Q: What has the epidemic taught us about the current state of the meetings industry? Will the epidemic also bring something positive?

I strongly believe that challenging times bring opportunities. I think over the last few months we have all learned a lot of things. I think, first of all, that all of our industry members who haven’t given up during this period have proved that they have learned how to be mentally strong in the first place.

In addition to becoming more resilient and stronger in the face of a global challenge, I would say that being flexible now and in future activities is another thing we have taken from these tough times. The situation with the pandemic taught us we should live with today’s reality and be able to adapt our approach according to the changes happening globally and affecting literally everyone in the world.

As changing our activities directed us to use digital opportunities more, we realised how we have usually neglected their importance and strength, as the person we needed to talk to would usually be available next door. The same goes for our industry, where large networks have been built on international platforms. As I mentioned earlier, we have continued communicating with our international partners through digital means. We have connected with industry players, association members, and stakeholders both locally and internationally to communicate about the current situation and talk about how we are preparing for the new way of hosting events. With the isolation rules, we came to learn that technological opportunities should be made use of and given more attention today. We came to terms with staying connected even in isolation and doing so in difficult times made us realise the need to share to keep growing together and not lose hope.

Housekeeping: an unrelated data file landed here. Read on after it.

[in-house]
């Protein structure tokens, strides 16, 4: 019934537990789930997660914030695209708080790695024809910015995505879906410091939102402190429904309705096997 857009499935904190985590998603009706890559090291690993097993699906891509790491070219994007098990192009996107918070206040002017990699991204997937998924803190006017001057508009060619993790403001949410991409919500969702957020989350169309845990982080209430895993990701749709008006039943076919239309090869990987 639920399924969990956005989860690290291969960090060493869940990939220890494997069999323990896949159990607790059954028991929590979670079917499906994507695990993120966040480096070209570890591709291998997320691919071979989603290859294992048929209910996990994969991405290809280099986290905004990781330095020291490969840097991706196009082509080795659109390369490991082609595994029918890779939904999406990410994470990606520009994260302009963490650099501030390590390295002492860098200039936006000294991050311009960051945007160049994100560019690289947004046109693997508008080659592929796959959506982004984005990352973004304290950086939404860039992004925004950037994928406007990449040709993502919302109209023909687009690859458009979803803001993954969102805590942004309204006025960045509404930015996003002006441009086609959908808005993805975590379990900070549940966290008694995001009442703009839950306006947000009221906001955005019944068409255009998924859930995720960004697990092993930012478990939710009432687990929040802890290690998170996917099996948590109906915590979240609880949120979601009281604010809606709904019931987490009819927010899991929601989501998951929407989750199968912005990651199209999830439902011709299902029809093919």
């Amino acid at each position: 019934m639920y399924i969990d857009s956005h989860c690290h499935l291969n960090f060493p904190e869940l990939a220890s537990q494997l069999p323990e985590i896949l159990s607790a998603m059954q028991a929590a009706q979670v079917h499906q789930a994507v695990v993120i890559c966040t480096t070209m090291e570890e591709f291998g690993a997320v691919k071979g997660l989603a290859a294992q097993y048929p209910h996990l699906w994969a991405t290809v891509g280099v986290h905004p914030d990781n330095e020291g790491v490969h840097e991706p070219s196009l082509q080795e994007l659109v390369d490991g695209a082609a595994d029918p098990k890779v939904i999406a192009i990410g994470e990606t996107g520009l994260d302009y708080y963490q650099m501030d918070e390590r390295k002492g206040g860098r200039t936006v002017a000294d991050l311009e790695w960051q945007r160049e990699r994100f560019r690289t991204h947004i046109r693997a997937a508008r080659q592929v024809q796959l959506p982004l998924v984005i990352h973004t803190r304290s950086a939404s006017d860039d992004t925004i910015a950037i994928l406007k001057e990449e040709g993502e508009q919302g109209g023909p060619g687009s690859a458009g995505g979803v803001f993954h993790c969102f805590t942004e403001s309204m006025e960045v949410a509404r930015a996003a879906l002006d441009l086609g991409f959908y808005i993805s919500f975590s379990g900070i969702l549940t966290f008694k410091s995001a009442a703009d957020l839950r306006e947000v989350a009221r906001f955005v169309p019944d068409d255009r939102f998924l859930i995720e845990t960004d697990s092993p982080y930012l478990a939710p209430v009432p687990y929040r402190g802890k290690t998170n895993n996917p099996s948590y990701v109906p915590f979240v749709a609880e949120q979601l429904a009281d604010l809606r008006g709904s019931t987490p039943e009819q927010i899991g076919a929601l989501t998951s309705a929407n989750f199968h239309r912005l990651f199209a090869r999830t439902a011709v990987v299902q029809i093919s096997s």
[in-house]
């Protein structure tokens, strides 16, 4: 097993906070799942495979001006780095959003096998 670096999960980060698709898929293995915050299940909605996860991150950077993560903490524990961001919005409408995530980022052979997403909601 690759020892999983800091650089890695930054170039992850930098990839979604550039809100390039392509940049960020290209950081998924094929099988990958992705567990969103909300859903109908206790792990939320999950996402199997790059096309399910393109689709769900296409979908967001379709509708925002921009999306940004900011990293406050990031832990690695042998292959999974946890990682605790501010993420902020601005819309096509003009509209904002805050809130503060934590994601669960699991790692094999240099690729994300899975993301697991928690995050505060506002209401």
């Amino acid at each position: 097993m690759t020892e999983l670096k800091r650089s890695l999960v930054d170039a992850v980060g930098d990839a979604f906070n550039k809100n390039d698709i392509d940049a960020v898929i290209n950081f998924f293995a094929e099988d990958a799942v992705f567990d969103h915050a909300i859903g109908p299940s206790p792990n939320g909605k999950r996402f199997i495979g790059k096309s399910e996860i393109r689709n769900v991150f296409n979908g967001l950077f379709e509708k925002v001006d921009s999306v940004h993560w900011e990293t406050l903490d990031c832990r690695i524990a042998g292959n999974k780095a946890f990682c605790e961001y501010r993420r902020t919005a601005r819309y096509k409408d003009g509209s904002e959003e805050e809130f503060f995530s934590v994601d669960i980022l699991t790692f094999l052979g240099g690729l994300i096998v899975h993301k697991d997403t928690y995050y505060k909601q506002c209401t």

Q: Do you think the quarantine period was beneficial for unwinding and gathering new creative ideas for the future?

I definitely think that the quarantine period gave us a lot to think about. As I have mentioned, it literally allowed us to stop everything and rethink our actions with a more flexible approach in mind. With changing plans and priorities, we had more time and opportunities to think of our position in the business events industry. We realised that until we are back to normal and events are happening physically if you want to stay in the game, you have to change your mindset. As you saw with our recovery plan, as soon as live gatherings are allowed, regional events are planned to follow domestic ones. From this perspective, we have participated in virtual meetings with the CVBs in our region, discussing developments and possible solutions to discover the potential of the region with joint resources to stay relevant. Another important thing this period has taught us is that focusing on unique selling propositions with new authentic products, especially for corporate business events, to further strengthen the position of Azerbaijan, especially Baku as a meetings destination, is more important than ever.